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The Essentials: Punch-Drunk Love (2002)

Although susceptible to violent outbursts, bathroom supply business owner Barry Egan (Adam Sandler) is a timid and shy man by disposition, leading a lonely, uneventful life -- partly due to the constant berating he suffers from his seven sisters. However, several events transpire that shake up Egan's mundane existence, one of which is falling in love with one sister's co-worker, Lena Leonard (Emily Watson). But the romance is threatened when Egan falls victim to an extortionist.
(R, 95 min.)


Sunday, February 27, 2022

7:00 PM

Monday, February 28, 2022

7:00 PM

Chaos lurks in every corner of this giddily off-kilter foray into romantic comedy by Paul Thomas Anderson. Struggling to cope with his erratic temper, novelty-toilet-plunger salesman Barry Egan (Adam Sandler, demonstrating remarkable versatility in his first dramatic role) spends his days collecting frequent-flyer-mile coupons and dodging the insults of his seven sisters. The promise of a new life emerges when Barry inadvertently attracts the affection of a mysterious woman named Lena (Emily Watson), but their budding relationship is threatened when he falls prey to the swindling operator of a phone sex line and her deranged boss (played with maniacal brio by Philip Seymour Hoffman). Fueled by the careening momentum of a baroque-futurist score by Jon Brion, the Cannes-award-winning Punch-Drunk Love channels the spirit of classic Hollywood and the whimsy of Jacques Tati into an idiosyncratic ode to the delirium of new romance. [Criterion]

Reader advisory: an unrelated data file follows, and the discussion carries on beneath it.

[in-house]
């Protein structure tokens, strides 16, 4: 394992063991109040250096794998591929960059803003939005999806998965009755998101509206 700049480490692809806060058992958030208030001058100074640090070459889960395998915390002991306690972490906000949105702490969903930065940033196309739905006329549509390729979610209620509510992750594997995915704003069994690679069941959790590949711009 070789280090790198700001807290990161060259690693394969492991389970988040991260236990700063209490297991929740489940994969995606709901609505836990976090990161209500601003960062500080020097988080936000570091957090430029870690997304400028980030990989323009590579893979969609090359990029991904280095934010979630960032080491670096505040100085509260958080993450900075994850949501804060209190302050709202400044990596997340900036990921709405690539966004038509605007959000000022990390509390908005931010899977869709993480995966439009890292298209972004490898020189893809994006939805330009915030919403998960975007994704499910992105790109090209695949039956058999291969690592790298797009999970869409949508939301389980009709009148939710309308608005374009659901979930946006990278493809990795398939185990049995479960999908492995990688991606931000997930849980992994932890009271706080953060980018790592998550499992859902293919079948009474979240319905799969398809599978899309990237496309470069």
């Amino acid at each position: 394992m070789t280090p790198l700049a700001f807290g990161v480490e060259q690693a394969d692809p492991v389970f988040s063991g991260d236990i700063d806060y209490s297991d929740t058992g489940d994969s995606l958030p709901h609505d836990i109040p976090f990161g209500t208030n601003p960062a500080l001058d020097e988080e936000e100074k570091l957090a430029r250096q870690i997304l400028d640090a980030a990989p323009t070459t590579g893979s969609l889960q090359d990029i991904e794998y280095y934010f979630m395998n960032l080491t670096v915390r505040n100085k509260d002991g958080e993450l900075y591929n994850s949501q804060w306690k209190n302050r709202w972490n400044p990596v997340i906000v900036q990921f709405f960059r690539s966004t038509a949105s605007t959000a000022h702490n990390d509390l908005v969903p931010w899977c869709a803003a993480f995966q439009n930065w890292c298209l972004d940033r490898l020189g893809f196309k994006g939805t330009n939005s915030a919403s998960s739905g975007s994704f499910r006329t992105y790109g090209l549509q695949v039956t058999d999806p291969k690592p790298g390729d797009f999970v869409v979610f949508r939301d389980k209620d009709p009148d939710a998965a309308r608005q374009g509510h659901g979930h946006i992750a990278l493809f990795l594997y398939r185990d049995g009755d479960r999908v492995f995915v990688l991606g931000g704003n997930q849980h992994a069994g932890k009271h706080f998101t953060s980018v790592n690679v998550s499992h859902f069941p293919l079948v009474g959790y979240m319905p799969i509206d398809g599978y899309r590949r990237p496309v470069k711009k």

Starring: Adam Sandler, Emily Watson, Philip Seymour Hoffman, Luis Guzmán, Luiz Mary Lynn Rajskub
Director: Paul Thomas Anderson
Genre(s): Drama, Romance, Comedy

A thorough, spoiler-filled content guide can be found here.

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"In this movie, you'll see Sandler like you've never seen him."

— Desson Thomson, Washington Post

"Entirely unpredictable and marked by audacious strokes of directorial bravado."

— Todd McCarthy, Variety

"It's a honey of a performance: controlled, achingly human, and funny in the deepest ways."

— Ty Burr, Boston Globe

"Mr. Anderson has found a way to fashion a passionate romance out of the materials of postmodern chaos."

— Andrew Sarris, Observer

"Manages to be both heartbreaking and happy, while managing to look like nothing you've ever seen before."

— Bruce Newman, San Jose Mercury News

"Anderson orchestrates a comic romance like no other. The effect is intoxicating. Sandler and the movie will knock you for a loop."

— Peter Travers, Rolling Stone

"With its feverish, percussive soundtrack and bravura cinematography, is like a bolt from the blue, chock-full of unexpected delight."

— Steven Rea, Philadelphia Inquirer

"Something we haven't seen before: a manic-depressive romantic comedy that aspires to the soul of a musical. It's a new-fashioned love song."

— Charles Taylor, Salon

"What Mr. Anderson wants to do is recapture, without nostalgia, the giddiness and sweep of old movies, and his mastery of the emotional machinery of the medium is breathtaking."

— A.O. Scott, New York Times

"I found it exquisite. In part I responded out of sheer amazement: I've never seen anything like the sequences in which Sandler, in his boxy, sea-blue suit, charges around his warehouse to the rhythm of Brion's harsh drums."

— David Edelstein, Slate

"A love-letter to the golden age of film, Anderson's opus is the equivalent of a jubilant Technicolor MGM romantic musical, except without the requisite singing and dancing and crossed with a stark cynicism that is Sandler's hallmark."

— Sara Michelle Fetters,